State Lawmakers Question Inclusive Language
There is at least some bipartisan concern over ambiguities raised by the move to gender neutral language in state legislation.
Both Rep. Andrew Goodell, R-Jamestown, and Rep. Monica Wallace, D-Cheektowaga, raised concerns during a recent floor debate over the use of they, them and their in reference to voters in a chapter amendment for legislation extending voter registration timelines.
“There is one other item I wanted to bring up,” Goodell said. “At the insistence of the governor the original statutatory language that referred to applicants as he or she has been changed to they, them or their. While I absolutely, wholly, 100% percent support gender-neutral language, and I appreciate when somebody asks me how I want to be addressed and I honor that suggestion by others, I think it’s inappropriate for us as a legislature to use terminology that is typically used for the 1% of the population that is nonbinary to refer to the other 99%. It is as insulting to us who prefer to be called he or she to be called them they or their for them to be called he or she. There is absolutely no reason why we should use they, them and their in reference to a single person when we can use gender neutral language that applies to everyone. So it would be a very simple matter to take this bill, as an example, and use the phrase such applicant recognizing longstanding English customs of singular verbs with singular nouns without insulting anybody else.”
Wallace, meanwhile, agreed with Goodell’s comments but said using they, them and their on more complex legislation could create problems for those who have to analyze the legislation’s meaning in the future.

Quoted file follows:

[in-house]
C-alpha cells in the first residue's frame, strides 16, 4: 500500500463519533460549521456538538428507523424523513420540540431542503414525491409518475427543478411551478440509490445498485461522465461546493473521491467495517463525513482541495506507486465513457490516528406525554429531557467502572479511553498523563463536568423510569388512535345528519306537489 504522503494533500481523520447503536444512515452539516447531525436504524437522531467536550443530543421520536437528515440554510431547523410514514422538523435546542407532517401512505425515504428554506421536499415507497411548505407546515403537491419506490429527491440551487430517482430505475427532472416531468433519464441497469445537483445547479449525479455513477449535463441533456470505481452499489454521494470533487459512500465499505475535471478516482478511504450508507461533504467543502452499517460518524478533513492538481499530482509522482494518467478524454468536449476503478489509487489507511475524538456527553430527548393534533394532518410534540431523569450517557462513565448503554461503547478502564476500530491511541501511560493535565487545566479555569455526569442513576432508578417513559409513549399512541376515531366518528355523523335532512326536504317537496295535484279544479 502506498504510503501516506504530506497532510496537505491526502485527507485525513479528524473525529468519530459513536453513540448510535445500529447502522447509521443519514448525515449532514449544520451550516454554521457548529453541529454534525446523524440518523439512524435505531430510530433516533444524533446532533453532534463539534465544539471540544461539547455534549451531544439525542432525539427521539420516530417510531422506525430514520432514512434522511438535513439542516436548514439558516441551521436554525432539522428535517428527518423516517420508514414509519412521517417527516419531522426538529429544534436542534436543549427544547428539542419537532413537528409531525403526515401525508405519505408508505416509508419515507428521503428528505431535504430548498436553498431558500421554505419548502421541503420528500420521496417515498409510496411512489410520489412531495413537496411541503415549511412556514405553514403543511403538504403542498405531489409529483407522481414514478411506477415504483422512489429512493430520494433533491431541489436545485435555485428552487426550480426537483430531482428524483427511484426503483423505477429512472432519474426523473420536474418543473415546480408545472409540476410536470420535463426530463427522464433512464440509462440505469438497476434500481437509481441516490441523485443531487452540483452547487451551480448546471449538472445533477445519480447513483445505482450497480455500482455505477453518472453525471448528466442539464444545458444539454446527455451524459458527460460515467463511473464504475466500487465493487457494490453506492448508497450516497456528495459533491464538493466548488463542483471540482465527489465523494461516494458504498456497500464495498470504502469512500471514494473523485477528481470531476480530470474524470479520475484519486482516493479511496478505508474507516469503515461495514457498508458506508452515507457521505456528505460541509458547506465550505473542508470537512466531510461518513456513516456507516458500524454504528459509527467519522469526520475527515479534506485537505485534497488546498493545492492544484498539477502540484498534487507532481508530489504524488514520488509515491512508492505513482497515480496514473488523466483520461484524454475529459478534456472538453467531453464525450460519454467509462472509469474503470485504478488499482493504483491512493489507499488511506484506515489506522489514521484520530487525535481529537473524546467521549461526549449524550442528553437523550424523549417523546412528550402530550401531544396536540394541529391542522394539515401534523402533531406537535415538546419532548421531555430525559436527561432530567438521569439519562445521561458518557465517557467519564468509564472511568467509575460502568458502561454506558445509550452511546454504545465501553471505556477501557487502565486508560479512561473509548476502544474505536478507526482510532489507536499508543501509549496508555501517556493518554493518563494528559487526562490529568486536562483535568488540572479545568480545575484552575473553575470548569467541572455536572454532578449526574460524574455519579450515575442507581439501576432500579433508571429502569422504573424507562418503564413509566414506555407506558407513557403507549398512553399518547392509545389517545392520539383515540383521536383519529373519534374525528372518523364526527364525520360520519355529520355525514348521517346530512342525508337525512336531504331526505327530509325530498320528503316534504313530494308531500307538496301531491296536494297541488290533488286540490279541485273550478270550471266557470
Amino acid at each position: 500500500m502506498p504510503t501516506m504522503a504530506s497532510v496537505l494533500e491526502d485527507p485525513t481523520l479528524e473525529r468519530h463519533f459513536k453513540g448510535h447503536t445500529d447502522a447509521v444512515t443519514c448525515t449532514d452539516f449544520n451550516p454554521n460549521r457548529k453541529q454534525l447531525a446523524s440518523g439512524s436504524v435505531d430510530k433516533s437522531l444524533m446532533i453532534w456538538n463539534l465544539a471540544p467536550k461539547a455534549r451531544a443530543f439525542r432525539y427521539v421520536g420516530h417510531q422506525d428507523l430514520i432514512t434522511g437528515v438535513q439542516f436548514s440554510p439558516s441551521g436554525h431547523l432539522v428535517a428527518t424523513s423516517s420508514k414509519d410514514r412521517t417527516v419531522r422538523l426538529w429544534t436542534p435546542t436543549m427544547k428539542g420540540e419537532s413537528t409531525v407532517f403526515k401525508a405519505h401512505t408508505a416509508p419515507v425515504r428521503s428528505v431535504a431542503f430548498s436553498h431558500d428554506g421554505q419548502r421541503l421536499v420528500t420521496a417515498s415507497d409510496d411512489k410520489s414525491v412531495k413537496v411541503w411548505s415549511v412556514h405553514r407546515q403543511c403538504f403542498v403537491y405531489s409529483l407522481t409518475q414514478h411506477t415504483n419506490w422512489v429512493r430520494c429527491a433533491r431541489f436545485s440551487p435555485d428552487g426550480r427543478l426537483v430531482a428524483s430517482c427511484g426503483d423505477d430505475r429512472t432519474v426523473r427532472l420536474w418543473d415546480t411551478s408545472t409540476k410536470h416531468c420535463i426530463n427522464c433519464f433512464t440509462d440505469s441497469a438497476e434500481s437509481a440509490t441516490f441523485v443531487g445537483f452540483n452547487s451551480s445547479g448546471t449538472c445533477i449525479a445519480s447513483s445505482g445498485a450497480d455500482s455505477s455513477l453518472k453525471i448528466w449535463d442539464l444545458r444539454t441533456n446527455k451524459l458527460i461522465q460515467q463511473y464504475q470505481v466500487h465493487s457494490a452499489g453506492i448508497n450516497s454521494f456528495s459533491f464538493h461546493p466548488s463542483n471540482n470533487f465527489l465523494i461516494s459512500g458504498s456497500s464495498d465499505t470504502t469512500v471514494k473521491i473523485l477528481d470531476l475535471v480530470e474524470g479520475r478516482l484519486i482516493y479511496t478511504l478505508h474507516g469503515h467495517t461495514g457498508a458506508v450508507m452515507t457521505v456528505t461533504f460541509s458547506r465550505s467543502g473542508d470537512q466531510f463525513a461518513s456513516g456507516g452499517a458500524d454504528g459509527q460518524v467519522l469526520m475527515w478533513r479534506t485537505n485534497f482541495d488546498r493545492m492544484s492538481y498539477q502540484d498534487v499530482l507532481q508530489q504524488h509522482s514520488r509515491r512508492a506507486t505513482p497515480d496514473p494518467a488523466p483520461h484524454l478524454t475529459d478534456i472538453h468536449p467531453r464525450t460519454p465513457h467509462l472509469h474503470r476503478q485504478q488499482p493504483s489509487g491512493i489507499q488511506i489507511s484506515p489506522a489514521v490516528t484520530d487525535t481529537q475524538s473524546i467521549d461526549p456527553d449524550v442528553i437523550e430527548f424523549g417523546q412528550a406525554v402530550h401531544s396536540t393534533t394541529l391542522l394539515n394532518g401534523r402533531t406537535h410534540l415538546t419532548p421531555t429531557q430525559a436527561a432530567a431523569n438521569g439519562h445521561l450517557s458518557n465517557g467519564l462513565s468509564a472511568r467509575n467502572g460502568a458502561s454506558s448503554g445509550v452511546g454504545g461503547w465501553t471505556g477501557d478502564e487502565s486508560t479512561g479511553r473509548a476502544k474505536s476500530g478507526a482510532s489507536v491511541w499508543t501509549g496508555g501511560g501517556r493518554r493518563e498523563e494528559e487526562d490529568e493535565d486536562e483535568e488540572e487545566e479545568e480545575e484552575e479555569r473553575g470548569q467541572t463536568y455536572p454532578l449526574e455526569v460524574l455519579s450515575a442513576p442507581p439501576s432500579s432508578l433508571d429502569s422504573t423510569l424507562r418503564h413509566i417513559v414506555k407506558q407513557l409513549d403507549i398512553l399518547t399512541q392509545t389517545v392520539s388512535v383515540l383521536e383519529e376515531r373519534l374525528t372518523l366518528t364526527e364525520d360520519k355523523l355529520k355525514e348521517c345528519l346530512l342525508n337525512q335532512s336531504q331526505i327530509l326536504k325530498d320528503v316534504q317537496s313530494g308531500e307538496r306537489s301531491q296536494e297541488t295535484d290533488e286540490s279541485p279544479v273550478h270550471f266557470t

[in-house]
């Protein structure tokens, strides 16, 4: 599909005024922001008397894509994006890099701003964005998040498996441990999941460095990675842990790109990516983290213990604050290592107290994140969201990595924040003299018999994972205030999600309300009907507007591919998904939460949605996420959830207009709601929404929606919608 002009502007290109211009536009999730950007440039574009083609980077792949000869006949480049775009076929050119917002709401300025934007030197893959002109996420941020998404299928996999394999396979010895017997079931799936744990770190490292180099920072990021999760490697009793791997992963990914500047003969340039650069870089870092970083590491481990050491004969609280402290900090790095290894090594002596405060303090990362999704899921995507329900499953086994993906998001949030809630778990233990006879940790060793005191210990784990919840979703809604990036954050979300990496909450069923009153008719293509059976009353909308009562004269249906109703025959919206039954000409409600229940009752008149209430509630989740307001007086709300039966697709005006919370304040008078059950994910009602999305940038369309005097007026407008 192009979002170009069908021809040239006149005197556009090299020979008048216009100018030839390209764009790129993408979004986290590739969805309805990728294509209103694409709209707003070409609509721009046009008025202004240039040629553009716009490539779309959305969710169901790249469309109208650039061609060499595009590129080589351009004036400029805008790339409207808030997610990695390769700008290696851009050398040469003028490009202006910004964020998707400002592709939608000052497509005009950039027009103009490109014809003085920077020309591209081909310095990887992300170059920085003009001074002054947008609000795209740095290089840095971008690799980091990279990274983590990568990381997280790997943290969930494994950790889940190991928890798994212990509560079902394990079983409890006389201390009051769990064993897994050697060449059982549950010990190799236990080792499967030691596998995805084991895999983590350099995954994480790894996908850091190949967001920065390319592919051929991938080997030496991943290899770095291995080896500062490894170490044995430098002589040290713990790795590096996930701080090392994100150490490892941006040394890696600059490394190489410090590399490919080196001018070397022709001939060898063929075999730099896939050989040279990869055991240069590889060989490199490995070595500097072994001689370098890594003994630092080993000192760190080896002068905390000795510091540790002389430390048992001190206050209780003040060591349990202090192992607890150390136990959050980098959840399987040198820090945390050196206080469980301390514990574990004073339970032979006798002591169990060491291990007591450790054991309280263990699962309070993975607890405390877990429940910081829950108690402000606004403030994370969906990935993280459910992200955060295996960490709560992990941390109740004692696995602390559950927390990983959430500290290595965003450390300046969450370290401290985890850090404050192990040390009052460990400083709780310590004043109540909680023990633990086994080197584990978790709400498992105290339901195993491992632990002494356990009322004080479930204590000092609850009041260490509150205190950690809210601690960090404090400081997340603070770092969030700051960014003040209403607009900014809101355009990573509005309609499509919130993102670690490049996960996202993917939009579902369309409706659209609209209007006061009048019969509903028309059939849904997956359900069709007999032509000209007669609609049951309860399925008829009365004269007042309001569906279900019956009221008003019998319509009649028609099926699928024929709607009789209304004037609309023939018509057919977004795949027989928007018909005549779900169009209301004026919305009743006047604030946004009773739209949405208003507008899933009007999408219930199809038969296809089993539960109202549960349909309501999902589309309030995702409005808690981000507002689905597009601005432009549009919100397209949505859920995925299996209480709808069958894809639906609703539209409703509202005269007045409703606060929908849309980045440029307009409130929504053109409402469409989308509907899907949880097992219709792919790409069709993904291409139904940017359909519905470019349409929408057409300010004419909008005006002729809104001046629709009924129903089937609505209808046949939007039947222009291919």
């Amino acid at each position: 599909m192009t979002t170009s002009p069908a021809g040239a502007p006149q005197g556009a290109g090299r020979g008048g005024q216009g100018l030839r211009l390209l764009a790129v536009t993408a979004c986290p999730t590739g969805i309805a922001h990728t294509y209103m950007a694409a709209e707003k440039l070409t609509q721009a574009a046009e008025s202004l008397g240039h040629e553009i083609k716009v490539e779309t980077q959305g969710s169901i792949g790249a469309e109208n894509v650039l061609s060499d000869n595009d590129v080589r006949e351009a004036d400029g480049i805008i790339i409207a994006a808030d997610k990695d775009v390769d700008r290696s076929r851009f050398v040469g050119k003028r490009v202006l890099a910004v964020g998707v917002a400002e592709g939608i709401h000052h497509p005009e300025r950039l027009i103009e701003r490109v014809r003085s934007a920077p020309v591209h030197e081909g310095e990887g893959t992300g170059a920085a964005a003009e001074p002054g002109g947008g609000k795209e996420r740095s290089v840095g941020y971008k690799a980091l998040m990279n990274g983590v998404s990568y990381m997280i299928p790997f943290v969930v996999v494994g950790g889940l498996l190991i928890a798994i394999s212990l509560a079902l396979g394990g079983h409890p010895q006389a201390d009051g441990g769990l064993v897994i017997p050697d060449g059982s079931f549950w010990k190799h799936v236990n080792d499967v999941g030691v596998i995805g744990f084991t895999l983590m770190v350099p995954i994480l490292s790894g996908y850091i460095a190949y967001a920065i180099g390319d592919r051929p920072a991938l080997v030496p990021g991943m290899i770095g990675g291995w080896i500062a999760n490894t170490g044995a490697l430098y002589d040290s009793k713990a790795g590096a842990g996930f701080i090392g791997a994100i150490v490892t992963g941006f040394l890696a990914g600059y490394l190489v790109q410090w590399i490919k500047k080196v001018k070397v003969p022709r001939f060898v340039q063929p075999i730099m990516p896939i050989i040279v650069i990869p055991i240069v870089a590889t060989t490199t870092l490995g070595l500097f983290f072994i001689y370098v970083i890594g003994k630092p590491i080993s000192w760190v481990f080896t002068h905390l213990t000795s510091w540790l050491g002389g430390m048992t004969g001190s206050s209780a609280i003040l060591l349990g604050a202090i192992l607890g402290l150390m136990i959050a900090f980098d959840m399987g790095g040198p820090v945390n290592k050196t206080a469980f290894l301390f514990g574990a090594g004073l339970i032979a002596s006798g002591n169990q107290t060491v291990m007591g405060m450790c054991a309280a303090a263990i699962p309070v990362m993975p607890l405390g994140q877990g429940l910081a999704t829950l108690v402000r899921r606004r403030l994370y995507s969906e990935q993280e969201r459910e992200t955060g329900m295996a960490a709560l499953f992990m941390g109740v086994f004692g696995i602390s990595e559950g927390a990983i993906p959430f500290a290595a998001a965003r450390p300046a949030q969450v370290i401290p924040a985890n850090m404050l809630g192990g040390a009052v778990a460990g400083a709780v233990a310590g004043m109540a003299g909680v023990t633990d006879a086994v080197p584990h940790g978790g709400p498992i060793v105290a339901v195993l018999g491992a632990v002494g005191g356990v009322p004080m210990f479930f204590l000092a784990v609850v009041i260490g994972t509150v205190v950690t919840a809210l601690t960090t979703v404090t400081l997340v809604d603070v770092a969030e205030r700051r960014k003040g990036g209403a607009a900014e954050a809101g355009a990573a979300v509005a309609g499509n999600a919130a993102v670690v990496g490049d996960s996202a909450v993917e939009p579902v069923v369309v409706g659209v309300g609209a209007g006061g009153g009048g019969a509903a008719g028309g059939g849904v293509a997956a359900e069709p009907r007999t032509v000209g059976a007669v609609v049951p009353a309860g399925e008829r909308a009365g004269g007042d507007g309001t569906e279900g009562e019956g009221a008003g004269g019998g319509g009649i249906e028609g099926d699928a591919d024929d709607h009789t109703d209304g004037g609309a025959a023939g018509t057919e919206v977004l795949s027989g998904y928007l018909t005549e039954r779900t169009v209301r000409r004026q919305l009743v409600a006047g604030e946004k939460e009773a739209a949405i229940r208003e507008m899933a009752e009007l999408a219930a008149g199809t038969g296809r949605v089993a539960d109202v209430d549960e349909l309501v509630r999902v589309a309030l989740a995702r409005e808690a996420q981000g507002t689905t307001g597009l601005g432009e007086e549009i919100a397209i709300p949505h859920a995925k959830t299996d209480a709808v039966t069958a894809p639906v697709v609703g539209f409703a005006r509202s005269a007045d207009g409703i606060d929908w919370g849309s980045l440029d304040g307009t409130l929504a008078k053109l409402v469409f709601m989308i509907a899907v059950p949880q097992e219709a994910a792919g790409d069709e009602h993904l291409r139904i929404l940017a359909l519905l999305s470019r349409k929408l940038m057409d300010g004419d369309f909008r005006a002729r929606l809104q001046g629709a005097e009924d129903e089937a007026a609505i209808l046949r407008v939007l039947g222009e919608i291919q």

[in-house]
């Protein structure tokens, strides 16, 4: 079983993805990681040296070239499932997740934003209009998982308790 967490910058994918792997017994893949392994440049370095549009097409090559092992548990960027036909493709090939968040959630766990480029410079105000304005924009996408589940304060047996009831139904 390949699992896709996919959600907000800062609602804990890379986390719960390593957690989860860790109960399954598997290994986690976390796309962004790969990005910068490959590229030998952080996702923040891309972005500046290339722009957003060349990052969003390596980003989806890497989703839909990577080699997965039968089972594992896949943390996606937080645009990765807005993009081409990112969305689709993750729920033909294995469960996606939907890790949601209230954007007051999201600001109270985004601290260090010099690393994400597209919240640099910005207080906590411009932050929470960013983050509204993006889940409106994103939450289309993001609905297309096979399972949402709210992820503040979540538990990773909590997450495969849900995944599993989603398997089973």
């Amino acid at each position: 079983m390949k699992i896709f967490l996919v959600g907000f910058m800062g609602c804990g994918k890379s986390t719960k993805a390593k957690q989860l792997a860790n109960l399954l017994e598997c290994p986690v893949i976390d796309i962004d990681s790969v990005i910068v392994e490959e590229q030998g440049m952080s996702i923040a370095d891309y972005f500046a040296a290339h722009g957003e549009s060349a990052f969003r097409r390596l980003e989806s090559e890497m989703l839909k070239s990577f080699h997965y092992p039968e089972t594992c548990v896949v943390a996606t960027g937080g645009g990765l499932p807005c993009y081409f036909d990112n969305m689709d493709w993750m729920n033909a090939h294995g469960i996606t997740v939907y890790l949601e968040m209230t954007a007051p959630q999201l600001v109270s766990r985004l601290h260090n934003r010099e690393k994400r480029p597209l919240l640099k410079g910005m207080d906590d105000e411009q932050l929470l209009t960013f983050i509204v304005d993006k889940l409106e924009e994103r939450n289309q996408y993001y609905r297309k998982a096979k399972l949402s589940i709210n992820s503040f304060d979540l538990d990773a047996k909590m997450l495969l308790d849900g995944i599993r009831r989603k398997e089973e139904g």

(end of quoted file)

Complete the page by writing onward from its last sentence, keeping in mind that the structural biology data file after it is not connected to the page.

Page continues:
“While I support this legislation and I fully support the concept of making our statutes gender inclusive, I would concur with the comments that were made earlier that when we do so we should try to be a little more thoughtful in doing so in a way that isn’t going to create confusion for individuals who are going to be interpreting this statute,” Wallace said. “While it might not be a problem in this particular case there are going to be times where the statute may refer to the governor and then later on the lieutenant governor and then later there might be another paragraph later on where it says they and it would be very unclear if are we talking about the governor, are we talking about the lieutenant governor or are we talking about both the governor and the lieutenant governor because they can also be a plural term. So I concur with our colleagues suggestion that we think about substituting such applicant, such voter, the indivdual, whatever it is rather than using the plural terms because they have different meanings.”
The concerns raised by Goodell and Wallace — as well as Rep. Michael Novakhov, R-Brooklyn, who said thousands of his constituents don’t speak English well and could find themselves confused — were brushed aside by Assembly members Charles Lavine, D-New York City, and Carrie Woerner, D-Sarasota Springs, who both said use of the phrase “they” has a longstanding use and should pose no problems.
“I have read the text of this bill and I find nothing at all offensive or problemmatic about the use of the word they,” Lavine said. “It is patently clear what the meaning of the statute or the proposed statutory language is and it’s an entirely and perfectly suitable use of the English language and I just wonder to what extent will an anti-woke polemic or diatribe, where is that going to take us? It takes us nowhere.”
As for the chapter amendment, A.972 was approved 97-47 with Goodell and Assemblyman Joe Giglio voting against the legislation. The bill amends legislation passed in 2022 gives voters more time to register to vote before an election. Under the old rules, voters had to register at least 30 days before an election. The state Legislature reduced that timeframe to 10 days, with Gov. Kathy Hochul insisting on 15 days before she signed the bill.
“There is a great concern by moving that timeframe and condensing it to just 10 days it would compromise the integrity of the process particularly in light of the view that we now have early voting and a lot of absentee voting,” Goodell said. “This chapter amendment lengthens that time by five days, which is good and many of my colleagues appreciate that we’ve gone with an additional five days, though we still think it should be 30 days.”